CAMILLA, GA (WALB) - The corn in Mitchell County is coming in nicely, with fine looking leaves of green.
"The corn crop is looking good," said Calvin Perry from the C.M. Stripling Irrigation Research Park in Camilla.
Peanuts and cotton go into the ground later, so they're not as far along. But they're still budding in most locations. Most large farms rotate through a mix of the three crops, and that's the case this year as well.
Perry said, "we're hearing that there will be a traditional mix of crops. We'll still be having the peanuts, cotton, corn. And in this part of the state, sweet corn."
How much of each is determined by the commodity prices. When it was planted, corn was drawing a good price at more than 6 dollars a bushel.
Peanuts and cotton were bringing good prices as well. But now that they've been planted, these crops need some help.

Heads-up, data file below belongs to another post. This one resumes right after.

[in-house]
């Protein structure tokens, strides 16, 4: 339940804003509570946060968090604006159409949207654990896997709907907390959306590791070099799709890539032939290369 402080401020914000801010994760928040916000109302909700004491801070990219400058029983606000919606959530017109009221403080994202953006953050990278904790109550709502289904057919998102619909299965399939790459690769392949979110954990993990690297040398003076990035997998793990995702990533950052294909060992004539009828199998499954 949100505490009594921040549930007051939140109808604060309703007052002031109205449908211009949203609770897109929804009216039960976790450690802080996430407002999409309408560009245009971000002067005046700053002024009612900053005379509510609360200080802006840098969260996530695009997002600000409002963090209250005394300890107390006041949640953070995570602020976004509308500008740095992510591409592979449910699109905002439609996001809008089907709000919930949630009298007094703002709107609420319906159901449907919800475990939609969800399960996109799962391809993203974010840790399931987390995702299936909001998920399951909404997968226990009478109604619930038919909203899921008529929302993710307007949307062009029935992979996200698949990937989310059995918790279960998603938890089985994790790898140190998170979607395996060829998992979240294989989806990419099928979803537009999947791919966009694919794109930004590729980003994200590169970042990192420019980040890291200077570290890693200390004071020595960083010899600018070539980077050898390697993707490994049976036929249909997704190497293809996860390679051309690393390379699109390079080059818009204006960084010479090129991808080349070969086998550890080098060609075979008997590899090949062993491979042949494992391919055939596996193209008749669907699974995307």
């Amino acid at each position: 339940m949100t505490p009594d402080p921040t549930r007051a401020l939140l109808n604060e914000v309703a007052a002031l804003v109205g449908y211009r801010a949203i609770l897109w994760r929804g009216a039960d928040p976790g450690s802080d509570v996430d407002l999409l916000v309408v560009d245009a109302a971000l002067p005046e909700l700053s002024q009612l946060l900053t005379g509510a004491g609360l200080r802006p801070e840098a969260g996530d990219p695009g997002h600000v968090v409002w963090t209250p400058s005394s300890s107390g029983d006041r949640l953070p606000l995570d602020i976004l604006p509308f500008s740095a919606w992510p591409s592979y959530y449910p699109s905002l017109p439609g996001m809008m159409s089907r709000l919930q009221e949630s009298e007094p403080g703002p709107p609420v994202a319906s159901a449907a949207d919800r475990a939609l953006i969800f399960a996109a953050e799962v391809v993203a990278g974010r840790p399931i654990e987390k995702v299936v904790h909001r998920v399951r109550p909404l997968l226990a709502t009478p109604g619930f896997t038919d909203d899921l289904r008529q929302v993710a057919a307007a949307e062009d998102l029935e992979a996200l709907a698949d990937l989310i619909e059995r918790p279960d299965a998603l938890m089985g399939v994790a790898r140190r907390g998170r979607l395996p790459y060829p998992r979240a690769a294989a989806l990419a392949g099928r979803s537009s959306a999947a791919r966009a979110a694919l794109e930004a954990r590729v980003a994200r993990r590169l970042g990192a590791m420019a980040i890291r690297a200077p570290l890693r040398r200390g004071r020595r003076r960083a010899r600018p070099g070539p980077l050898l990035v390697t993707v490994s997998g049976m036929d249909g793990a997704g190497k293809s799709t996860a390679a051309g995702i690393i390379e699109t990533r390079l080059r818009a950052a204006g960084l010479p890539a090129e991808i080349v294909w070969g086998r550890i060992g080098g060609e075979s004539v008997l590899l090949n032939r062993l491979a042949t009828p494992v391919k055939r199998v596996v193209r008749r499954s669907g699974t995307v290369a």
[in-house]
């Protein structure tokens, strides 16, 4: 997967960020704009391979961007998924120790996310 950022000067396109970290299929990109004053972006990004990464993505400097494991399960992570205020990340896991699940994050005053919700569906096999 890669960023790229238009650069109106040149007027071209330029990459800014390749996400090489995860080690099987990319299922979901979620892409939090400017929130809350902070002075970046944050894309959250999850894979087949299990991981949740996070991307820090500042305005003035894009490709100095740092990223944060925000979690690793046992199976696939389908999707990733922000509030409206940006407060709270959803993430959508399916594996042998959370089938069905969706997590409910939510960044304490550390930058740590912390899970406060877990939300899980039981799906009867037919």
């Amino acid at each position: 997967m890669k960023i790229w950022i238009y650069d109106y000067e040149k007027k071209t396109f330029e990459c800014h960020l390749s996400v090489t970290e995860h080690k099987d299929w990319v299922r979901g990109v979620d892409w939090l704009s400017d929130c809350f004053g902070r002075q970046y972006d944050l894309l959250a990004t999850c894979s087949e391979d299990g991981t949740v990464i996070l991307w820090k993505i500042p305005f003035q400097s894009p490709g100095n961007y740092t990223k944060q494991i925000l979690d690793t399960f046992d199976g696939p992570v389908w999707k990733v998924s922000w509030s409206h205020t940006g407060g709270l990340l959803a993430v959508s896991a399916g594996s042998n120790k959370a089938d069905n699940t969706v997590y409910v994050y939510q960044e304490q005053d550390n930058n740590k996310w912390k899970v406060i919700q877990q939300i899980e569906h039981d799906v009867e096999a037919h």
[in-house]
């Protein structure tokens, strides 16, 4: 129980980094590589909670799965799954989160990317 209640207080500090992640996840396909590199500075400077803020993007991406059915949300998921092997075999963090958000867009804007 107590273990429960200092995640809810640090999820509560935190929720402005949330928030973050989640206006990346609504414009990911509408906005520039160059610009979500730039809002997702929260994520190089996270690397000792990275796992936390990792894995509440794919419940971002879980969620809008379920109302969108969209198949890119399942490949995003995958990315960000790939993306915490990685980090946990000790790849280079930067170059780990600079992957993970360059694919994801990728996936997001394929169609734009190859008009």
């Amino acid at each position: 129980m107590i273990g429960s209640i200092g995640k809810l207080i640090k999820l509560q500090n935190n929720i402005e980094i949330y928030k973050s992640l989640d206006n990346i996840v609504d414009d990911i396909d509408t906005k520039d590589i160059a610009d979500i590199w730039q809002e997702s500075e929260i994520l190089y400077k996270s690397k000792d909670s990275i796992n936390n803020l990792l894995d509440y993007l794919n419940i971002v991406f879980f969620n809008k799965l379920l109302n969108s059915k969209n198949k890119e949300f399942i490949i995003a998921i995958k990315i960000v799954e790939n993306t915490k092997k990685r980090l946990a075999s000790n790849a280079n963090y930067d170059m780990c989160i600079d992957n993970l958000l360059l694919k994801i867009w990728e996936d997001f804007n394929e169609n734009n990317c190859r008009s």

And the big question is what will happen as these crops come closer to harvest time. Much of the answer to that question is determined by how much rain nature provides.
All three of the big row crops in South Georgia have one thing in common.
Perry said, "corn is water intensive, but so is cotton and so is peanuts."
That means that they need plenty of rainfall.
"They all require 22 to 24 inches of total water to produce a good yield," said Perry.
If it doesn't come from the sky, then it often has to come from center pivots like this one. As technology has improved, they've gotten better at delivering water to where it's needed.
"They're in that 90 to 95 per cent efficiency range," said Perry.
That means that at least nine out of every ten drops that come out of this nozzle will make it to the ground - and eventually the crop.
Efficiency is important, after all every gallon of water that the farmer has to spray from these nozzles is money lost during the season. But farmers might be getting some good news from nature.
"We've been following the long term climate prognosticators. And they tell us that La Nina is ending or at least going into a neutral phase, which hopefully means more rain for us," said Perry.
The current Climate Prediction Center forecast does call for normal rainfall. And if it the rains do come as expected, then these crops - and the farmers who tend to them - will both be happy this season.